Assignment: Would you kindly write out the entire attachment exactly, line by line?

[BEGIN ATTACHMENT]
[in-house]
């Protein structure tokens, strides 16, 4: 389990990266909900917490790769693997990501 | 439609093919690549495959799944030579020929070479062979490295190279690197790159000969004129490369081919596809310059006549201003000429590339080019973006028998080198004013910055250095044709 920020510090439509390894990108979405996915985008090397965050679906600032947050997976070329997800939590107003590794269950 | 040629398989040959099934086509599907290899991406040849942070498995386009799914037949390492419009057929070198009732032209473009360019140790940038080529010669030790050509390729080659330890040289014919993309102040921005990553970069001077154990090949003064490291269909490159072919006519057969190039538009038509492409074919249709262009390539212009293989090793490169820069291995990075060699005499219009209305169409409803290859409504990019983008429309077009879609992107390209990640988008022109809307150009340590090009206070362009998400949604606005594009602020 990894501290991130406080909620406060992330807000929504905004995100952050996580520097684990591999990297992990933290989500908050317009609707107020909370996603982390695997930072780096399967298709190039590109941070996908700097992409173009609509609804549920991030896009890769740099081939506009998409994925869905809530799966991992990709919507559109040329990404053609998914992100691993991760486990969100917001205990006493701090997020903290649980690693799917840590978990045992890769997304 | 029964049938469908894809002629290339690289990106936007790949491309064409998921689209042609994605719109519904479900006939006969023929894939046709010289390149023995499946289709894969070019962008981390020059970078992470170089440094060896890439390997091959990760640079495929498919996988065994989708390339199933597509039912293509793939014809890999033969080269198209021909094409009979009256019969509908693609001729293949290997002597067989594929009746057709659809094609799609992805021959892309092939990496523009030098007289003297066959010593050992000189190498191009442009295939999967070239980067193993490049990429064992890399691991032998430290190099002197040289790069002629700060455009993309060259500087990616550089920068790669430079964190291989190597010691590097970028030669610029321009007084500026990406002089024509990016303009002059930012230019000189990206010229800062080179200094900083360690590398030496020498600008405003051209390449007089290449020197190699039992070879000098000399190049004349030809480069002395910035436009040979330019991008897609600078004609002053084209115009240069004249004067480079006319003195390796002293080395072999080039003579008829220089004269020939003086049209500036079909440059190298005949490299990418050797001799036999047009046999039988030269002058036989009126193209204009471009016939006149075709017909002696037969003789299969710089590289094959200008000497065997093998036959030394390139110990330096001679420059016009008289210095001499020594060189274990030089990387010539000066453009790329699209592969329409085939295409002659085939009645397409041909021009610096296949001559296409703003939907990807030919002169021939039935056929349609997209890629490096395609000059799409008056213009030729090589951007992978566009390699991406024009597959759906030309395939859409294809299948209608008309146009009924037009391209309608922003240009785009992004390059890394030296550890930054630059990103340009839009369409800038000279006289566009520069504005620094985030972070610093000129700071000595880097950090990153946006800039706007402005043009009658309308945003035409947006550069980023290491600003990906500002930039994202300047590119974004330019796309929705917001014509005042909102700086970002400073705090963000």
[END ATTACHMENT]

[in-house]
């Protein structure tokens, strides 16, 4: 389990990266909900917490790769693997990501 | 439609093919690549495959799944030579020929070479062979490295190279690197790159000969004129490369081919596809310059006549201003000429590339080019973006028998080198004013910055250095044709 920020510090439509390894990108979405996915985008090397965050679906600032947050997976070329997800939590107003590794269950 | 040629398989040959099934086509599907290899991406040849942070498995386009799914037949390492419009057929070198009732032209473009360019140790940038080529010669030790050509390729080659330890040289014919993309102040921005990553970069001077154990090949003064490291269909490159072919006519057969190039538009038509492409074919249709262009390539212009293989090793490169820069291995990075060699005499219009209305169409409803290859409504990019983008429309077009879609992107390209990640988008022109809307150009340590090009206070362009998400949604606005594009602020 990894501290991130406080909620406060992330807000929504905004995100952050996580520097684990591999990297992990933290989500908050317009609707107020909370996603982390695997930072780096399967298709190039590109941070996908700097992409173009609509609804549920991030896009890769740099081939506009998409994925869905809530799966991992990709919507559109040329990404053609998914992100691993991760486990969100917001205990006493701090997020903290649980690693799917840590978990045992890769997304 | 029964049938469908894809002629290339690289990106936007790949491309064409998921689209042609994605719109519904479900006939006969023929894939046709010289390149023995499946289709894969070019962008981390020059970078992470170089440094060896890439390997091959990760640079495929498919996988065994989708390339199933597509039912293509793939014809890999033969080269198209021909094409009979009256019969509908693609001729293949290997002597067989594929009746057709659809094609799609992805021959892309092939990496523009030098007289003297066959010593050992000189190498191009442009295939999967070239980067193993490049990429064992890399691991032998430290190099002197040289790069002629700060455009993309060259500087990616550089920068790669430079964190291989190597010691590097970028030669610029321009007084500026990406002089024509990016303009002059930012230019000189990206010229800062080179200094900083360690590398030496020498600008405003051209390449007089290449020197190699039992070879000098000399190049004349030809480069002395910035436009040979330019991008897609600078004609002053084209115009240069004249004067480079006319003195390796002293080395072999080039003579008829220089004269020939003086049209500036079909440059190298005949490299990418050797001799036999047009046999039988030269002058036989009126193209204009471009016939006149075709017909002696037969003789299969710089590289094959200008000497065997093998036959030394390139110990330096001679420059016009008289210095001499020594060189274990030089990387010539000066453009790329699209592969329409085939295409002659085939009645397409041909021009610096296949001559296409703003939907990807030919002169021939039935056929349609997209890629490096395609000059799409008056213009030729090589951007992978566009390699991406024009597959759906030309395939859409294809299948209608008309146009009924037009391209309608922003240009785009992004390059890394030296550890930054630059990103340009839009369409800038000279006289566009520069504005620094985030972070610093000129700071000595880097950090990153946006800039706007402005043009009658309308945003035409947006550069980023290491600003990906500002930039994202300047590119974004330019796309929705917001014509005042909102700086970002400073705090963000």